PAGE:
Save the Cassowary

Save the Cassowary

Cassowaries are an endangered species. This is principally due to habitat loss and fragmentation of habitat. It is not known how many birds existed at European settlement, however in 1988 the Wet Tropics population was estimated at between 2500–4000 adults; by 2001 it was estimated at less than 1500, and the number continues to decrease. If the cassowary is to survive, effective action is required now. It is apparent that successful action must be rooted in community support. Such support relies upon education about habitat loss and the needs of the cassowary. To have the cassowary, the largest animal of the rainforest, go extinct along with so many other creatures before it, when timely action could prevent this, would be an appalling indictment of all of us.

Maintaining the cassowary is not just a matter of preserving a large, unique and colourful bird, or because the tourist income it generates makes economic sense. Its significance lies in the fact that it is the gardener of the rain forest. By eating seeds it spreads them far and wide, in particular the largest ones which smaller birds and bats cannot manage, and thus ensures the genetic diversity necessary for reproduction of the forest. This vital role cannot be overestimated as it not only sustains the cassowary, it also ensures the survival of the multiplicity of fauna – animals, insects, birds and fishes – that is to say, the fauna of this unique ecosystem, such as the creatures pictured below.

This is why cassowary research and education is a major focus of Kuranda Conservation. It has been ongoing for many years. Volunteer groups such as ourselves in the Daintree and Mission Beach are also involved in this vital project as are University of Queensland Eco-Lab and the CSIRO amongst other academic institutions and researchers (see more urls below). Despite this, the number of birds continues to decline. The primary purpose of K Cons research is to identify individual cassowaries in our area, and their locations. This information will provide valuable knowledge about numbers, foraging range and reproduction, and thus the carrying capacity of the remaining rainforest. It will enable strategies to be developed to increase the area of rainforest; to provide wildlife corridors between isolated stands, and to reduce the impact of human intrusion into cassowary habitat, ie, to save the cassowary.

kCons, kurandaConservation, Southern cassowary scat, poo, dung, droppings

Casso scat containing a variety of seeds

The collection and recording of scats and sightings in Kuranda’s environs can takes us on fascinating expeditions into Cassowary Country and, if in luck, we catch glimpses of the bird as well. The  sightings and locations are recorded as are the scats which are also photographed. The scat seeds are identified, counted and planted in the nursery. To complete the circle, we then make the plants available to the community to plant on their properties, most of which is Cassowary Country. KCons has accumulated a comprehensive data bank on what Cassowaries are eating and what trees are fruiting at specific times of the year. Through this information we have gained an invaluable insight into the diet of the bird and the habitat required for its survival. The essential document which KCons relies upon is the Environmental Protection Agency: Recovery Plan for the Southern Cassowary . It also contains the background to the plan including general information, international obligations, biological information, distribution maps, threats, evaluation of the previous recovery plan, how this current plan will be evaluated and much more. You will find this a valuable resource.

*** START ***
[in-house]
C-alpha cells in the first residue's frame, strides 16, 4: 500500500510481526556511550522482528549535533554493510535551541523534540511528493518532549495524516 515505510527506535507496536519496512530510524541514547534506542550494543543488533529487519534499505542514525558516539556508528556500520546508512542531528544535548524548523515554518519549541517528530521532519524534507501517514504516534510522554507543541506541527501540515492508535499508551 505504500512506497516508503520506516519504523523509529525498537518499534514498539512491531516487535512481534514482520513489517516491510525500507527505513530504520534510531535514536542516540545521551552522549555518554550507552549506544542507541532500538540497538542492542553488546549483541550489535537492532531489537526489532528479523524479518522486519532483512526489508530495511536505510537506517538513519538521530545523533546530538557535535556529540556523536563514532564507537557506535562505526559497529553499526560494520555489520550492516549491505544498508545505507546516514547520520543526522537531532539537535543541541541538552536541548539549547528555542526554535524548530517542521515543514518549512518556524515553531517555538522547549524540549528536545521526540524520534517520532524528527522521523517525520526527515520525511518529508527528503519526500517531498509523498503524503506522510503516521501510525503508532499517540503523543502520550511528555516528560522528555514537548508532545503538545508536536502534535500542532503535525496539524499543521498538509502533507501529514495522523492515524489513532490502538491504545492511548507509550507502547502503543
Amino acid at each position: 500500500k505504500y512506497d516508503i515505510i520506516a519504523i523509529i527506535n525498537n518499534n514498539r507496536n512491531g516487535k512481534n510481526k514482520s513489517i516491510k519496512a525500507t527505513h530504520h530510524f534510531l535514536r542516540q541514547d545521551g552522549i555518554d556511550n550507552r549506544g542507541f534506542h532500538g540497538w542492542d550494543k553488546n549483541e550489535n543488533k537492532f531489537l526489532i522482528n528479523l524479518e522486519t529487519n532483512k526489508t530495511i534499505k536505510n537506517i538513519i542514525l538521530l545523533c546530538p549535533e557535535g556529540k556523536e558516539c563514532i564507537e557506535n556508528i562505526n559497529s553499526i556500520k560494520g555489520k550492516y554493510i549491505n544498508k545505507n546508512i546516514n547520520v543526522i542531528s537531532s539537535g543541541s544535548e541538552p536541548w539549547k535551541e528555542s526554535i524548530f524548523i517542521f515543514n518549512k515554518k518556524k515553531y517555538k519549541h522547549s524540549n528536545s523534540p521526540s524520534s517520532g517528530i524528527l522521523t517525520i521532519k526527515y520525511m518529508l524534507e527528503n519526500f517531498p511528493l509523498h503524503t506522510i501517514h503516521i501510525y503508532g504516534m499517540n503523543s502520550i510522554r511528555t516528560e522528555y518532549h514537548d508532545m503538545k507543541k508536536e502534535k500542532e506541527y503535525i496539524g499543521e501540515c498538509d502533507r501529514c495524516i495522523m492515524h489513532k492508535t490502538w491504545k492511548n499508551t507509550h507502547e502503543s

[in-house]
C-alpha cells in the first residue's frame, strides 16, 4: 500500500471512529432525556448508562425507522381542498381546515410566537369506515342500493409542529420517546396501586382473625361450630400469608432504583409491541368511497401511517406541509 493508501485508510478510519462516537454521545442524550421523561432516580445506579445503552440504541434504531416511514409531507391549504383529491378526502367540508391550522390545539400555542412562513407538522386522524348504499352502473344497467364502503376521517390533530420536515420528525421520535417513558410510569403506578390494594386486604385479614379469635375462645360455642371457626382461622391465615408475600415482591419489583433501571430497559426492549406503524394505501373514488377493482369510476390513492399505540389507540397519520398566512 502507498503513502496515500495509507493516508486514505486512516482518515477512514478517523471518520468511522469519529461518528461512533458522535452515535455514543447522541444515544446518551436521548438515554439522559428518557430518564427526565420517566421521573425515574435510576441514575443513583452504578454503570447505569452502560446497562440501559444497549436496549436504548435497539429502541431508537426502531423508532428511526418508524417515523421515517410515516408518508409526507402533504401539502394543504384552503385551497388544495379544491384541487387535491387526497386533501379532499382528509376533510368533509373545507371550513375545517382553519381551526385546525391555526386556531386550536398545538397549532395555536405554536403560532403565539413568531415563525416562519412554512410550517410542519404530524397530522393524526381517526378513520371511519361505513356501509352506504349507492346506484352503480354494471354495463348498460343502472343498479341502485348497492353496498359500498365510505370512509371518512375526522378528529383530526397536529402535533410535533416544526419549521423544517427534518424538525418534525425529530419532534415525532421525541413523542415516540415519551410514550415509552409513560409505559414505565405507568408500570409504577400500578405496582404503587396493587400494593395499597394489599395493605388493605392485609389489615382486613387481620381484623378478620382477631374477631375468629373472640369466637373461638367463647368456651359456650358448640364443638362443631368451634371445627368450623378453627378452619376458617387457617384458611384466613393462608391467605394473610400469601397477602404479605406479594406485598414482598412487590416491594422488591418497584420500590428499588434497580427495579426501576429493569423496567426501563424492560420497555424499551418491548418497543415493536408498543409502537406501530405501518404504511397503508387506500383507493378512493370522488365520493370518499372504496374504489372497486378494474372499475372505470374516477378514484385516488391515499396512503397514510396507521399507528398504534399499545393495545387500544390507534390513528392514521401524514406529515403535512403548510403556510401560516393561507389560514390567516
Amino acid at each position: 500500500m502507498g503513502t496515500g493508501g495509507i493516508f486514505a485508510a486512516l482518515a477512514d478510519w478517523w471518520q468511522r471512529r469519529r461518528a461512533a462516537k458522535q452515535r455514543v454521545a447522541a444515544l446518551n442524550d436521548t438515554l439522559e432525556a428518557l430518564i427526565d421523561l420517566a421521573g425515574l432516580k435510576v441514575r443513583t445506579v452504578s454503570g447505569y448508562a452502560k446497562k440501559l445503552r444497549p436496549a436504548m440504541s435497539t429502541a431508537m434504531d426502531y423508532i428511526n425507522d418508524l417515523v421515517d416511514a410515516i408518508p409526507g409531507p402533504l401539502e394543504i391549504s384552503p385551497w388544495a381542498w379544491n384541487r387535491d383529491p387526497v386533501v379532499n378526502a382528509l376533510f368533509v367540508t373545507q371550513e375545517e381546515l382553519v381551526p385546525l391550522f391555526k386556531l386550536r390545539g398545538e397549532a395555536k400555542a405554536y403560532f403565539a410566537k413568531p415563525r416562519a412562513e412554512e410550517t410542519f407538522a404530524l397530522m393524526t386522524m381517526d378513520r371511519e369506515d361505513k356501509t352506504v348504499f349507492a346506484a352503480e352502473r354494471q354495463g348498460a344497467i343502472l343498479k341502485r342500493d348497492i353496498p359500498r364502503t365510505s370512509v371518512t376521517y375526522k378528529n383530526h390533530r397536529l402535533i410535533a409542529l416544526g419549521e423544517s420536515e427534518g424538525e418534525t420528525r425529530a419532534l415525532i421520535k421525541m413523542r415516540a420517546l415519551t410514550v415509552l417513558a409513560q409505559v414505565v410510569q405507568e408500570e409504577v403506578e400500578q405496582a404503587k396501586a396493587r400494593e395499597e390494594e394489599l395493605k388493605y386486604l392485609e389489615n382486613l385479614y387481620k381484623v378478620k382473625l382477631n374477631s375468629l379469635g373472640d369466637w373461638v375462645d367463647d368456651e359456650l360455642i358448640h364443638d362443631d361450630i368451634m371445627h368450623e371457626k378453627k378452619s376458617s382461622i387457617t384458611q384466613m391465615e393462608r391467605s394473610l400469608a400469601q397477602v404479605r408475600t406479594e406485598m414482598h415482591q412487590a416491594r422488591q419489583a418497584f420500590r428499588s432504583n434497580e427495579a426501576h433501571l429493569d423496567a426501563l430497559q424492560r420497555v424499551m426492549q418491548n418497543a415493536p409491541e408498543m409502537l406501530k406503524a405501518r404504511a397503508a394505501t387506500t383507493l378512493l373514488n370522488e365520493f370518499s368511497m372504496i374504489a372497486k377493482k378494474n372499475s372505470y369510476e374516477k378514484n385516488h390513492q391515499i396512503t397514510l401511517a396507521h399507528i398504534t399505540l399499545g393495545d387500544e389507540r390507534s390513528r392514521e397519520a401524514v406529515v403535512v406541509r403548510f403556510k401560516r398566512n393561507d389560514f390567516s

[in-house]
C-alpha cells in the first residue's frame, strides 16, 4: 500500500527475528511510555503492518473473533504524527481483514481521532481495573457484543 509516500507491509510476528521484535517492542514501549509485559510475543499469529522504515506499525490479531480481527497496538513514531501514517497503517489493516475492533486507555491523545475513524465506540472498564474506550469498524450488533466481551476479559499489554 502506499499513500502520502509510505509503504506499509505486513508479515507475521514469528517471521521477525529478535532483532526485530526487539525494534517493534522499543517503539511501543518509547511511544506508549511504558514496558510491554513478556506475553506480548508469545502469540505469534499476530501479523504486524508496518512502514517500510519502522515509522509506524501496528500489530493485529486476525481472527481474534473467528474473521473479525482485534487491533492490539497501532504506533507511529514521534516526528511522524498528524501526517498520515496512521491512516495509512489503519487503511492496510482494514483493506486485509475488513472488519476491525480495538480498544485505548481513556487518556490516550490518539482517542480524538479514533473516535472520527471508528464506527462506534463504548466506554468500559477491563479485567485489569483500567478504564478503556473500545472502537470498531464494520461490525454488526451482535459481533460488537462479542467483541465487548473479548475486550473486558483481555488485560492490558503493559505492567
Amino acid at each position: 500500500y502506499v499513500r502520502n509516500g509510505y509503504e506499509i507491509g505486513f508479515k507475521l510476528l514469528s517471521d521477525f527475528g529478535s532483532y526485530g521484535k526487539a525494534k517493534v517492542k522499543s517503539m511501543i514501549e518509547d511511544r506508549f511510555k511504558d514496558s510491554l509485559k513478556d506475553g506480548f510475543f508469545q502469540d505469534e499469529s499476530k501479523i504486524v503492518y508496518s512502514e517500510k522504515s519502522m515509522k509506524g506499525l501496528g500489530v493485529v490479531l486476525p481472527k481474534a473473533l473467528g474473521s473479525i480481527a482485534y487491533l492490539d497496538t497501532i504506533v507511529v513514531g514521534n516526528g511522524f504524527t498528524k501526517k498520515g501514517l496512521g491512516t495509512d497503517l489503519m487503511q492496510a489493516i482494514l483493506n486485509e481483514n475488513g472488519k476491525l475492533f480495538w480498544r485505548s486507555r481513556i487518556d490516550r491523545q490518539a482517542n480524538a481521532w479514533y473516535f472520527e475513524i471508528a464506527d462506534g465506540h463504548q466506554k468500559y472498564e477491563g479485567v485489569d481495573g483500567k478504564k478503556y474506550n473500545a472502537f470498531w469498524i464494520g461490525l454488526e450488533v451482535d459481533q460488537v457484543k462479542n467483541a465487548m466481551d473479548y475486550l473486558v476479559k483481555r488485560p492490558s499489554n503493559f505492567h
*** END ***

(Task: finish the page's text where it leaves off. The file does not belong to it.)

kurandaConservation, kCons, Mission Beach Cassowaries

In the meantime – plant some local natives, advocate for preservation of the rain forest, and please take the advice of these signs designed at Mission Beach.

Note: The Southern Cassowary, Casuarius casuarius, is also known as Double-wattled Cassowary, Australian Cassowary or Two-wattled Cassowary. It is a ratite and therefore related to the EmuOstrich, and the genus Rhea.

Keeping Cassowaries Connected

Other Cassowary sites

Cassowary Recovery Team provides an overview of some of the databases: http://cassowaryrecoveryteam.org/get-involved/report-sighting/

C4 at Mission Beach: http://www.cassowaryconservation.asn.au/cassowary-sightings.html

Daintree Cassowaries: http://www.daintreecassowary.org.au/

DEHP Threatened Species Unit: cassowary.sighting@ehp.qld.gov.au DEHP also place temporary “recent (cassowary) crossing” signs on roads and may have a database.

Mission Beach Cassowaries: http://www.missionbeachcassowaries.com/cassowary-id-project1.html

Rainforest Rescue Save the Cassowary campaign http://www.savethecassowary.org.au/

University of Queensland: http://www.uq.edu.au/eco-lab/cassowary-sighting

Wet Tropics Management Authority http://cassowaryrecoveryteam.org/

Atlas of Living Australia might work with recovery teams to develop a sightings application for mobile phone users: http://www.ala.org.au/blogs-news/new-version-of-ozatlas-app-available-now-fo r-download-on-android-phones-2/